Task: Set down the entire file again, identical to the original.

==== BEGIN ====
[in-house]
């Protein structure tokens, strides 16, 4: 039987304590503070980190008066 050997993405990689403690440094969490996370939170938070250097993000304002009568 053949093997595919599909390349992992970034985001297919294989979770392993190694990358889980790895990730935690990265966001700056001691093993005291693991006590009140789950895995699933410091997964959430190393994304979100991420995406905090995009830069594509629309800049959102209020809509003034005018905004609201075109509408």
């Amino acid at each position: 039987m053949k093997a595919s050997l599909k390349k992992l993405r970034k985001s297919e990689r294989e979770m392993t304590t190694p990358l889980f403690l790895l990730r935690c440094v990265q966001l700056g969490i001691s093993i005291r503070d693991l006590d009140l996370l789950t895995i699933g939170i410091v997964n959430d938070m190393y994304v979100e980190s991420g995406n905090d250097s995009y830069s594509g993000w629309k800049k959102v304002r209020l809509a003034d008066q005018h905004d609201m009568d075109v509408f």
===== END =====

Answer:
[in-house]
């Protein structure tokens, strides 16, 4: 039987304590503070980190008066 050997993405990689403690440094969490996370939170938070250097993000304002009568 053949093997595919599909390349992992970034985001297919294989979770392993190694990358889980790895990730935690990265966001700056001691093993005291693991006590009140789950895995699933410091997964959430190393994304979100991420995406905090995009830069594509629309800049959102209020809509003034005018905004609201075109509408």
């Amino acid at each position: 039987m053949k093997a595919s050997l599909k390349k992992l993405r970034k985001s297919e990689r294989e979770m392993t304590t190694p990358l889980f403690l790895l990730r935690c440094v990265q966001l700056g969490i001691s093993i005291r503070d693991l006590d009140l996370l789950t895995i699933g939170i410091v997964n959430d938070m190393y994304v979100e980190s991420g995406n905090d250097s995009y830069s594509g993000w629309k800049k959102v304002r209020l809509a003034d008066q005018h905004d609201m009568d075109v509408f």